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Intellectual property breaches pose a critical threat to businesses and consumers everywhere.

The Organization for Economic Cooperation and Development (OECD) puts the value of imported fake goods worldwide based on 2016 customs seizure data at USD 509 billion, up from USD 461 billion in 2013 (2.5% of world trade). For the European Union, counterfeit trade represented 6.8% of imports from non-EU countries, up from 5% in 2013, and OECD expects the market to keep growing. In addition to duping consumers, counterfeit goods harm the reputation of brand holders, damage local markets, and put jobs at risk in legitimate economic sectors.  Counterfeiting also deters innovation.

In the past, counterfeit goods were often packed into large shipping containers that arrived at ports of entry. Today, one of the fastest growing trends is using online platforms as a route to market for fake products with shipments going directly to the buyer, delivered by mail or express courier consignments directly to the doorstep.

According to the OECD, in 2014-16, postal packages were the most common means of shipping counterfeit and pirated goods. Sea transport made up just 10% of total counterfeit seizures, compared to 57% coming from postal shipments and 12% from express couriers.

In the imaging consumables industry, two organisations working to combat counterfeit goods are The Imaging Consumables Coalition of Europe, Middle East and Africa (ICCE) and in the United States, the Imaging Supplies Coalition (ISC).  The organisations are independent, with their own areas of interest and priorities, but they share a common goal.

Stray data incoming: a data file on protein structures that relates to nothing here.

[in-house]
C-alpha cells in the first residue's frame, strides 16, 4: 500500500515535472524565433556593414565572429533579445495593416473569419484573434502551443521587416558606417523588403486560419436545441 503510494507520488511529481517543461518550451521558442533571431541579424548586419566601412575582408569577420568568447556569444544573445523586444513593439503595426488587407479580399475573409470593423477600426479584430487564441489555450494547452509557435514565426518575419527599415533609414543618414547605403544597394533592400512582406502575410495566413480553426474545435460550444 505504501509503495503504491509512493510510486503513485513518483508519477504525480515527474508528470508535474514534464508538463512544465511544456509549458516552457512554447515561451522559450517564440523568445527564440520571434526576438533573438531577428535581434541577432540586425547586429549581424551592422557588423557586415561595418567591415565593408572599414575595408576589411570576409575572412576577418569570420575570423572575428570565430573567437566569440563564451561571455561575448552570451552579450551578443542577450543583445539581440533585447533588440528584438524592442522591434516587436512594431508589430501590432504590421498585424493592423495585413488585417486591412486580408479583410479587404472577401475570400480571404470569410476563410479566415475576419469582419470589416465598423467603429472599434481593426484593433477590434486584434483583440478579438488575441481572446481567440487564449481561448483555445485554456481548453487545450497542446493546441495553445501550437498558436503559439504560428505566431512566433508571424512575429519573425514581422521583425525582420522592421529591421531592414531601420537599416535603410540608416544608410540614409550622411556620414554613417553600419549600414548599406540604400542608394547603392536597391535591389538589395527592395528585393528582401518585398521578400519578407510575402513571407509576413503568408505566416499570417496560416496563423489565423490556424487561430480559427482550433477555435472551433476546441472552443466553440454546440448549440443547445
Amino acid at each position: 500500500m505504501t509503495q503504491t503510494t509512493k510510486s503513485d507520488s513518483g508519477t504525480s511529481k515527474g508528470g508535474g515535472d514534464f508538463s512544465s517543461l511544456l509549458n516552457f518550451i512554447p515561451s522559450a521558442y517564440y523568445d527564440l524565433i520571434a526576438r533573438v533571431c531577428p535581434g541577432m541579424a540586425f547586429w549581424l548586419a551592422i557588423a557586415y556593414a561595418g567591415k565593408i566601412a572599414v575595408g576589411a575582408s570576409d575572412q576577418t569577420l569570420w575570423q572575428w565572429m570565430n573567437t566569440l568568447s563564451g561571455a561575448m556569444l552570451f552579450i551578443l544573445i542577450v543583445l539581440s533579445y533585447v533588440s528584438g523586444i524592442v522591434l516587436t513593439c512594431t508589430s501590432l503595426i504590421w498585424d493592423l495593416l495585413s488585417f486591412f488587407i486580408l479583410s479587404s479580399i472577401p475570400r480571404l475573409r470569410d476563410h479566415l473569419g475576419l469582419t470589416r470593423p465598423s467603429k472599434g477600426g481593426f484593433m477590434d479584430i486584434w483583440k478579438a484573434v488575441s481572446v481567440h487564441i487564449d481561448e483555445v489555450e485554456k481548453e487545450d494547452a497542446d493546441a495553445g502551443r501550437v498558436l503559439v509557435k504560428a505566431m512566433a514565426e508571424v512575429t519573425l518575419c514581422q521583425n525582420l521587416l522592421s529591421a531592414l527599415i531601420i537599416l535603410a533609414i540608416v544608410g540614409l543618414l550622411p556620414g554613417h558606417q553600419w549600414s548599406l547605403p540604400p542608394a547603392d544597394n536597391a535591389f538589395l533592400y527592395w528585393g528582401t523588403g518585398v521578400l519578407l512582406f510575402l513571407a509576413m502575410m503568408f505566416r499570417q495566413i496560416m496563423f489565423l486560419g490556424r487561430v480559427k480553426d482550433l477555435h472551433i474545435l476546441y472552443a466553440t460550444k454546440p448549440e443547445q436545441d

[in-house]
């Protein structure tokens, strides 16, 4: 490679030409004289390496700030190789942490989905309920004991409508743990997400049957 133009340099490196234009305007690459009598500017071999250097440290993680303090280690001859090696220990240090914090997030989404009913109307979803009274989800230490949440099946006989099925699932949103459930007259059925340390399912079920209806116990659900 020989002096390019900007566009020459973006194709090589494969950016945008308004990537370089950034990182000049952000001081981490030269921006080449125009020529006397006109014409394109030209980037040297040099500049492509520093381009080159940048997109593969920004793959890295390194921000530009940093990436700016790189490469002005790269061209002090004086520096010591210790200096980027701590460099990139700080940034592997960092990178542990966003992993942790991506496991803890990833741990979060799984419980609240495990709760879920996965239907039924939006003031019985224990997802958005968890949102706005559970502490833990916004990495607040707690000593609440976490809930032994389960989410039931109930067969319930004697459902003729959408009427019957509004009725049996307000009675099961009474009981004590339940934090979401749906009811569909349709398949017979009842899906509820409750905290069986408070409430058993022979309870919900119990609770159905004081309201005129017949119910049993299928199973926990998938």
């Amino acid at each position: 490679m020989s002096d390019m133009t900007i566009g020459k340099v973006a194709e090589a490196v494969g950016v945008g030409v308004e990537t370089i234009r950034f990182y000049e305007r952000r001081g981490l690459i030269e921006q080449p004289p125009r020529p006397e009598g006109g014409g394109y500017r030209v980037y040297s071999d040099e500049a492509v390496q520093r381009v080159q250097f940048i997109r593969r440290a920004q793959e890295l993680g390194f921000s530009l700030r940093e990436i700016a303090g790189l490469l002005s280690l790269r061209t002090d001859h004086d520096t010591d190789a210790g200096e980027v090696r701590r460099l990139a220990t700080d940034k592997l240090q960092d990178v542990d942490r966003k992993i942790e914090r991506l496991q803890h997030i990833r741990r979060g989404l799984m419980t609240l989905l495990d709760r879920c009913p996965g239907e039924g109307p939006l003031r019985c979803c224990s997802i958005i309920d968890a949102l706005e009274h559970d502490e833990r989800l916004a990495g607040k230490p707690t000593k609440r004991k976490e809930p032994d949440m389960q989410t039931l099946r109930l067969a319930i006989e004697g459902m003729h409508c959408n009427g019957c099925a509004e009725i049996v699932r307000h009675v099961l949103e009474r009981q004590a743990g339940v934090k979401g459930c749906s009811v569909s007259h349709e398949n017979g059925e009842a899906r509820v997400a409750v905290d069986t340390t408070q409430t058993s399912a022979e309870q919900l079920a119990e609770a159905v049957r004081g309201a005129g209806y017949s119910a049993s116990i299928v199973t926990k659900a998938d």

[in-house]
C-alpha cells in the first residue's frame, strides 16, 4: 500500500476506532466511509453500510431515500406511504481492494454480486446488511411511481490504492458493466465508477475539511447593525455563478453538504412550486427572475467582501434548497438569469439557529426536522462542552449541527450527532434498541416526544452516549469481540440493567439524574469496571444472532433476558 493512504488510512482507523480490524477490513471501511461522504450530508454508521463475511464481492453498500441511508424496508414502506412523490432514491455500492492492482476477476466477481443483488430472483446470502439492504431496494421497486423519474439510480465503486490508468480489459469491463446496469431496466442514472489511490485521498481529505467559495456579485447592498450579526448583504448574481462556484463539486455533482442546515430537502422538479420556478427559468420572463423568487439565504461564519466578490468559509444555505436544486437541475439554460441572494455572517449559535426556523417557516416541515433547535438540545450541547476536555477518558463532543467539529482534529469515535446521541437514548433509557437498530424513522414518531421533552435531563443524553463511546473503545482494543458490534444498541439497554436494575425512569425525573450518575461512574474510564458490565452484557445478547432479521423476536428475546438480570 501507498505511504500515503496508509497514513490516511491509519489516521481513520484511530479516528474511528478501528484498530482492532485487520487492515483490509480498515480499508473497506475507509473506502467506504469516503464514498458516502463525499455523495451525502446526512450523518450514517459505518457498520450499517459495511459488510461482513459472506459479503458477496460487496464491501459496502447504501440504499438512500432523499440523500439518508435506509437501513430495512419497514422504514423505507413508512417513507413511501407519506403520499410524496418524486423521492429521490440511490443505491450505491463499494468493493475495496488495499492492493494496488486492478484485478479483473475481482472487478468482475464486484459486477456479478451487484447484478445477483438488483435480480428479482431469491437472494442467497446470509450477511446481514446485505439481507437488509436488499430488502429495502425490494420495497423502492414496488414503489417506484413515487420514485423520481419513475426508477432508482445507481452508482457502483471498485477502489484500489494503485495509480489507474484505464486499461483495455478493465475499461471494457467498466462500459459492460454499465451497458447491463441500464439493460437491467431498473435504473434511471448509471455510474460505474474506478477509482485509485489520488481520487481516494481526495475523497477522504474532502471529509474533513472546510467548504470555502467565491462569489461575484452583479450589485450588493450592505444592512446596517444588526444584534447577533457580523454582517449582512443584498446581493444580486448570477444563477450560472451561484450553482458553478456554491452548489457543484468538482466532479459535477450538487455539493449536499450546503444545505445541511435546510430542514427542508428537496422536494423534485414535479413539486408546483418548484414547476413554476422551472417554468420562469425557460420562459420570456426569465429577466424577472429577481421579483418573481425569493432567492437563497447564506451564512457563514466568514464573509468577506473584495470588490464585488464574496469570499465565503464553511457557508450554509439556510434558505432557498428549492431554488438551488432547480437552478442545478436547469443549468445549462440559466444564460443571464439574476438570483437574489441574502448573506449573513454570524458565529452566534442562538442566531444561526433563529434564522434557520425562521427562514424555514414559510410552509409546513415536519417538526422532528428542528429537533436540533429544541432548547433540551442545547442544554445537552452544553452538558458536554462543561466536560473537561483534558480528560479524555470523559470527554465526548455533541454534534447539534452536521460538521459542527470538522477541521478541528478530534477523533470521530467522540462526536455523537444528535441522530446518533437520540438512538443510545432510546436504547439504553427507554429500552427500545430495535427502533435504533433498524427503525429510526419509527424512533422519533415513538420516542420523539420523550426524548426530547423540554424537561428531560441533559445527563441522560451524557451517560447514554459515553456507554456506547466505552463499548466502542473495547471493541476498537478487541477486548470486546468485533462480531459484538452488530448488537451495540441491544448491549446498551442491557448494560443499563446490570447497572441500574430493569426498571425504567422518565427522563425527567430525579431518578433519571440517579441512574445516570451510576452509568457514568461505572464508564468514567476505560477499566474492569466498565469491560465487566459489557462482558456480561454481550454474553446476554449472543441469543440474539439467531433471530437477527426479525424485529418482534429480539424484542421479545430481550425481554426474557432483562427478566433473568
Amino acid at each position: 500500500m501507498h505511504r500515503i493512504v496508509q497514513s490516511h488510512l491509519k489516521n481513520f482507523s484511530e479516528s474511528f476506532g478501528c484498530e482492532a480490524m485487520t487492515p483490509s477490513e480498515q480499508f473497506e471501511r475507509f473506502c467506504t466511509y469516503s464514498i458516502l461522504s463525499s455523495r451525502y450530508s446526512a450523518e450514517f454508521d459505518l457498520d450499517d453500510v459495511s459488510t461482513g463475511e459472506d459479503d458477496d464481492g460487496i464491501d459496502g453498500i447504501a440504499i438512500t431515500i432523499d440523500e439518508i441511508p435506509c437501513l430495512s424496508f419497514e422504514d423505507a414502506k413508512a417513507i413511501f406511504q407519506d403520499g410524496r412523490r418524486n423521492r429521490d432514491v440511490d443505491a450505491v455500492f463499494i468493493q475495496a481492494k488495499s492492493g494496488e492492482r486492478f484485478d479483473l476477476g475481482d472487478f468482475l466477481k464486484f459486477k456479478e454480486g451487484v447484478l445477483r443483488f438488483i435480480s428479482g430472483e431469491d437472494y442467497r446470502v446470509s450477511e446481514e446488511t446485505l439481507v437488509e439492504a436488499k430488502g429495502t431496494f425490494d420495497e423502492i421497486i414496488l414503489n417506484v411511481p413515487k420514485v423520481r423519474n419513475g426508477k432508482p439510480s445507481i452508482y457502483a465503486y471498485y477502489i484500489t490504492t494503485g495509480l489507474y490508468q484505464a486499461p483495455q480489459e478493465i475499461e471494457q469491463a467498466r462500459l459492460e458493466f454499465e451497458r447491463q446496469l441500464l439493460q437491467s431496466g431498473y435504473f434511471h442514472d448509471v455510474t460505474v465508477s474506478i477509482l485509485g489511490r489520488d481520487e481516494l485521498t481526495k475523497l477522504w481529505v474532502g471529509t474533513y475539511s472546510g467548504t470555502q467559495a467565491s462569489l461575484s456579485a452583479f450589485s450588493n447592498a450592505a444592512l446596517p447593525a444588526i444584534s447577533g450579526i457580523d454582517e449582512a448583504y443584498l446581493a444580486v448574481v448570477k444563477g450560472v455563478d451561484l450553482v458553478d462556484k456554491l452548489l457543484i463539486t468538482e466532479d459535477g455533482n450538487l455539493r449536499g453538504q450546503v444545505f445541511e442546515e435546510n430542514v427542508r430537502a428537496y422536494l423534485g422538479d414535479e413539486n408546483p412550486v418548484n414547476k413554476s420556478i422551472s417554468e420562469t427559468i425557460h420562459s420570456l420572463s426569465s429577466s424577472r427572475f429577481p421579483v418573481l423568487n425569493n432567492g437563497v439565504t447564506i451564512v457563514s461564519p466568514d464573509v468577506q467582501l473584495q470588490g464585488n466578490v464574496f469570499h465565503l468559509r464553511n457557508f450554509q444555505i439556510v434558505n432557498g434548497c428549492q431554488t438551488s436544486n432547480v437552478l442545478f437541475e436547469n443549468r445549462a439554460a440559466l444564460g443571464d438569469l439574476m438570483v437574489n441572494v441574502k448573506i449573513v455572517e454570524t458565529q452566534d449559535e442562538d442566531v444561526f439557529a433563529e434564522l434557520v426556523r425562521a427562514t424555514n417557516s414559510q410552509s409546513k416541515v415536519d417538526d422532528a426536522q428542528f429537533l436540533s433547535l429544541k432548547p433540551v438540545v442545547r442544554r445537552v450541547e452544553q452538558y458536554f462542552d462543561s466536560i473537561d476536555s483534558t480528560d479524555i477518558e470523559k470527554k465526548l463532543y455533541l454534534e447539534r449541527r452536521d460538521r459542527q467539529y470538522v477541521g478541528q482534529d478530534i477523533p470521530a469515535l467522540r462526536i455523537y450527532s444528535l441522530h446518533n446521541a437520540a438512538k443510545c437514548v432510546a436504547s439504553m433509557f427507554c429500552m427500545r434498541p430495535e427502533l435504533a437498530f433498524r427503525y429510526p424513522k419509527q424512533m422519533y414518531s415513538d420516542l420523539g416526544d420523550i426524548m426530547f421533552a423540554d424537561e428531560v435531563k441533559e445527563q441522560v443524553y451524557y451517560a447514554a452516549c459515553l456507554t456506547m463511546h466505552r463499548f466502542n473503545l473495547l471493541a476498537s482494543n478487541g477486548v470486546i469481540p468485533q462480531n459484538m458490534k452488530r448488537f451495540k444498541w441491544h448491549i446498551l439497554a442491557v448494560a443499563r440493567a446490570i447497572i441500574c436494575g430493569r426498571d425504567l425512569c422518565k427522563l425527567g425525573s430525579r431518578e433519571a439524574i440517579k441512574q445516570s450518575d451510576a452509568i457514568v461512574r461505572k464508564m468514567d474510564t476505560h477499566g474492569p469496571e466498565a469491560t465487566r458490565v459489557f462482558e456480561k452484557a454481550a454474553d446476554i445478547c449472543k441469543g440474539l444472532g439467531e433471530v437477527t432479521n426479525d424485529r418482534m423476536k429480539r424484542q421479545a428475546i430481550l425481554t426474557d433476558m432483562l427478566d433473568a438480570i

Andrew Gardner is the Worldwide Brand Protection Manager for Lexmark, which is a member of both organisations: “Although ICCE and ISC have different remits and geographical responsibilities through their founding charters, they share a common fight against counterfeiting and its effect on their members and channel partners as well as the consumer.  Both groups have developed comprehensive strategies for combating the trade of counterfeit products via the internet. 

Collaborating to tackling cyber counterfeiting

Both organisations work closely with enforcement agencies such as customs, police and trading standards authorities to educate and share information. ICCE and ISC members also run education and training events for frontline officials in EMEA and the US. These valuable events serve to keep everyone up to date about the latest industry trends and to train them in the latest methods of differentiating between fake and genuine goods.

Lexmark, a member of both the ISC and ICCE, is also a signatory to the EU Memorandum of Understanding (MOU) on the sale of counterfeit goods via the internet.

Andrew explained: “The MOU establishes a code of practice to fight the sale of counterfeit goods over the internet and to enhance collaboration among its signatories, so that they can effectively respond to this constant threat. The MOU covers leading e-commerce platforms as well as major brands in the fast-moving fields of consumer packaged goods, consumer electronics, fashion, luxury goods, sports goods, film, software, games and toys, all operating at both the global and regional levels.”